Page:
Converting an inground fountain into a pond


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Hi All,

Brand new member here. I have had fish tanks my entire life and now venturing into the pond game. I like in zone 7a/b. I have an existing circular fountain which is a magnet for dirty water since it sits next to a large oak tree. Its about 8 ft all around. I had a few questions

1) What's the minimum depth recommended for my zone? I was thinking anywhere from 24-36 in?
2) I am thinking of putting making it a goldfish pond. How soon after the pond has been converted can I put fish in? Do you recommend any water cleaner solution, etc.?
3) There is going to be a skimmer which should help clean up some of the oak tree tassels. Do you recommend anything else that would help keep it clean?
4) Any and all other suggestions are welcome :)

I have attached a pic of the fountain in its current state
 

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Mmathis

TurtleMommy
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Hello and welcome! Nice fountain!

Approx. how many gallons do you plan to shoot for?

When you say “converting into a pond,” do you plan to do away with the existing structure and rebuild, or simply modify the fountain in some way (as in, just add a liner)? It does appear to be partially above ground.

What is your vision for this spot?

How deep is the fountain now? You could probably get away with 2’ in depth. Folks in the colder parts of the country look to depth so the fish can go deep in winter and avoid freezing, while folks in my part of the country (South/Southwest) look for depth so the fish don’t overheat in the hotter months.

A skimmer will certainly help with plant debris! I assume that the wall area is a waterfall (lovely!). Will you still use that and are you planning to have any other type of filtration? There are lots of options for filtration, but a lot of us are converting to bog (plant) filtration. Does that spot get any sunlight?

As far as adding fish, if you start with just a few, you can add them right away. If your source water is chlorinated, always add a dechlorinator to the water first. If you’ve had aquariums, you know about “cycling” the pond (nitrogen cycle). Go slow and don’t add a lot of fish at one time. Monitor your water with a liquid (drops, not strips) water test kit. Most of us use the API Master kit, but as an add-on, also get tests for KH and GH.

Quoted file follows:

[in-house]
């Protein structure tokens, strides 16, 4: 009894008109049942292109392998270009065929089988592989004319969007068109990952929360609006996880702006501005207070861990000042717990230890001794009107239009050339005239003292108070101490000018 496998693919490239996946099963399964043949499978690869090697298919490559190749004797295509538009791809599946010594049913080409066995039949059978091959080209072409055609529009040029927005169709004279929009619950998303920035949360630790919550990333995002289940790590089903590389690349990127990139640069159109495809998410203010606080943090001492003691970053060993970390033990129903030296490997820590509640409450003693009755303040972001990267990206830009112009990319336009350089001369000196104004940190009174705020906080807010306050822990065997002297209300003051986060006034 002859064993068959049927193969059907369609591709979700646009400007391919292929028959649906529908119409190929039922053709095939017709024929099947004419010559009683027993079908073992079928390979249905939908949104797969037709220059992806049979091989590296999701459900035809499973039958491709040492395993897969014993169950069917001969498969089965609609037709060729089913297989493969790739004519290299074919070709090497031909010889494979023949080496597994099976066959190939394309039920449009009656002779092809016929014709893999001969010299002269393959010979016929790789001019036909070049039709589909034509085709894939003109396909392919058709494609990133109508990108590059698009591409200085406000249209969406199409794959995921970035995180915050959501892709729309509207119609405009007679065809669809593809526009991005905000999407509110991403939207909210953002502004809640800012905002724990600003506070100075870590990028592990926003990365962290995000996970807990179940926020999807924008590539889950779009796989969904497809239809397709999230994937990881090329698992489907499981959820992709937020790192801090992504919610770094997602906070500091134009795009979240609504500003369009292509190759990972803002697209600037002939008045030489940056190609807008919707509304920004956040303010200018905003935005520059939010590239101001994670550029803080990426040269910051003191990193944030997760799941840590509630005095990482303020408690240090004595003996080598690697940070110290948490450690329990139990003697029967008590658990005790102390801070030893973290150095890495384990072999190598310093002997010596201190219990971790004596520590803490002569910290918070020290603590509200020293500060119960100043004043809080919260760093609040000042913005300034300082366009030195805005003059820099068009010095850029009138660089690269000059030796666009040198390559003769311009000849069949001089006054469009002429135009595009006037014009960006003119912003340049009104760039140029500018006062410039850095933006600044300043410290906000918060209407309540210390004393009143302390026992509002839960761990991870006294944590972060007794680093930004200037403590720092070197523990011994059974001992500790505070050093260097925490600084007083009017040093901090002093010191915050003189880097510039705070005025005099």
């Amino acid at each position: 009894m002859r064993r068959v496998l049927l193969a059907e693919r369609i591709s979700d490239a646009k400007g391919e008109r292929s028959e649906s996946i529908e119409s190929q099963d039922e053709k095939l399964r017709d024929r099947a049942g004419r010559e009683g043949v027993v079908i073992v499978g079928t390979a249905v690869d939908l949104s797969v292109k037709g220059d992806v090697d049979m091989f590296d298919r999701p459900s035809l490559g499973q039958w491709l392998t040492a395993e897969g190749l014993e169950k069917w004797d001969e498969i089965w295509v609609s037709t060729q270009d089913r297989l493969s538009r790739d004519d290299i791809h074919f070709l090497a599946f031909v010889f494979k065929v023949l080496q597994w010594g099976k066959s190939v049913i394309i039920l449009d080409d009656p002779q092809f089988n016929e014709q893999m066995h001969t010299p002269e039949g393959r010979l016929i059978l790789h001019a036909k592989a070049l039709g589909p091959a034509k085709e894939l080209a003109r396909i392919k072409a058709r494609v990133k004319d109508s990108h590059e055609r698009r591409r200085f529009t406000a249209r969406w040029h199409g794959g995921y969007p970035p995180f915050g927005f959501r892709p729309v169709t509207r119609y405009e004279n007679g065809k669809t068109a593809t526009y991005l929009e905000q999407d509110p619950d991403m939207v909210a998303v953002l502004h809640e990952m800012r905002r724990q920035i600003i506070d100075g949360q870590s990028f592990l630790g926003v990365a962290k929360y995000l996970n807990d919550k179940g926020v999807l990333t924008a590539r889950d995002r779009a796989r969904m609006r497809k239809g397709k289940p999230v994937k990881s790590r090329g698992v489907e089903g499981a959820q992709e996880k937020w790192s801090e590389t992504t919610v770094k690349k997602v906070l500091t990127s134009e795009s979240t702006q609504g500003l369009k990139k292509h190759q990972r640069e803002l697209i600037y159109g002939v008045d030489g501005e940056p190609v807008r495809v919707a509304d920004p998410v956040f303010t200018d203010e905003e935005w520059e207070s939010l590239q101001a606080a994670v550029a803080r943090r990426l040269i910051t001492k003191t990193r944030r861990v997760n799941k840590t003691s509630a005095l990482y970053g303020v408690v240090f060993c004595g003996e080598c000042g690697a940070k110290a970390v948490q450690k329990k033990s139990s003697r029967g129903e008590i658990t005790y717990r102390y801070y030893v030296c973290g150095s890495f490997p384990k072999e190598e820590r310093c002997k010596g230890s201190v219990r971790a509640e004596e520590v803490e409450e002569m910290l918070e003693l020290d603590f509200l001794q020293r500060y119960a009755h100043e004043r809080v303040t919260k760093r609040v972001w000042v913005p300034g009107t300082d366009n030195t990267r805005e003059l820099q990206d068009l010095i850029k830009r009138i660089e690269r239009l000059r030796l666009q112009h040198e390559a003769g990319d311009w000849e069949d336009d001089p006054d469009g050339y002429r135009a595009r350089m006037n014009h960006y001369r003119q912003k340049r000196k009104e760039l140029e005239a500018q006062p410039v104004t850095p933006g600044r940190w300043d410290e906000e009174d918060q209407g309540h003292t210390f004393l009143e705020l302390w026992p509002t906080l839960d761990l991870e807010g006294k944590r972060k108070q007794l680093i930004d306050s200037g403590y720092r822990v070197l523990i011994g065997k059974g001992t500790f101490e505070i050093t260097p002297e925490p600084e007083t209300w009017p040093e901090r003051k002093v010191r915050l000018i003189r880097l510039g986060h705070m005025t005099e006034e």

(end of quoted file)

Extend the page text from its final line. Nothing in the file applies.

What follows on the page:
As far as other additives to the water, we tend to advise against this. Things like nitrifying bacteria, algaecides, or water clarifiers are not necessary. If you keep your fish load manageable (don’t overstock), don’t over feed, and with the addition of plants, Mother Nature will keep your pond in balance. A newly cycled pond (and again, at the beginning of each spring season) will go through an algae bloom. This is very normal. Algae on the liner is good algae and is beneficial — you want that to develop. Suspended algae and string algae (usually what happens in the spring) will go away on its own. It is a symptom not a disease! It means there are more nutrients in the water than the biological filter is capable of handling. Plants, lots of water movement (for filtration and oxygenation) will help. Over feeding and too many fish will contribute to the problem.

Now, there is a way to do your initial cycle without fish — fishless cycling. Google that or search on here for more information.

And I’m rambling on.... Let’s see what other folks have to say. You will probably get better answers than mine!
 
Joined
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Messages
6
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Hardiness Zone
7a
Country
United States
Hello and welcome! Nice fountain!

Approx. how many gallons do you plan to shoot for?

When you say “converting into a pond,” do you plan to do away with the existing structure and rebuild, or simply modify the fountain in some way (as in, just add a liner)? It does appear to be partially above ground.

What is your vision for this spot?

How deep is the fountain now? You could probably get away with 2’ in depth. Folks in the colder parts of the country look to depth so the fish can go deep in winter and avoid freezing, while folks in my part of the country (South/Southwest) look for depth so the fish don’t overheat in the hotter months.

A skimmer will certainly help with plant debris! I assume that the wall area is a waterfall (lovely!). Will you still use that and are you planning to have any other type of filtration? There are lots of options for filtration, but a lot of us are converting to bog (plant) filtration. Does that spot get any sunlight?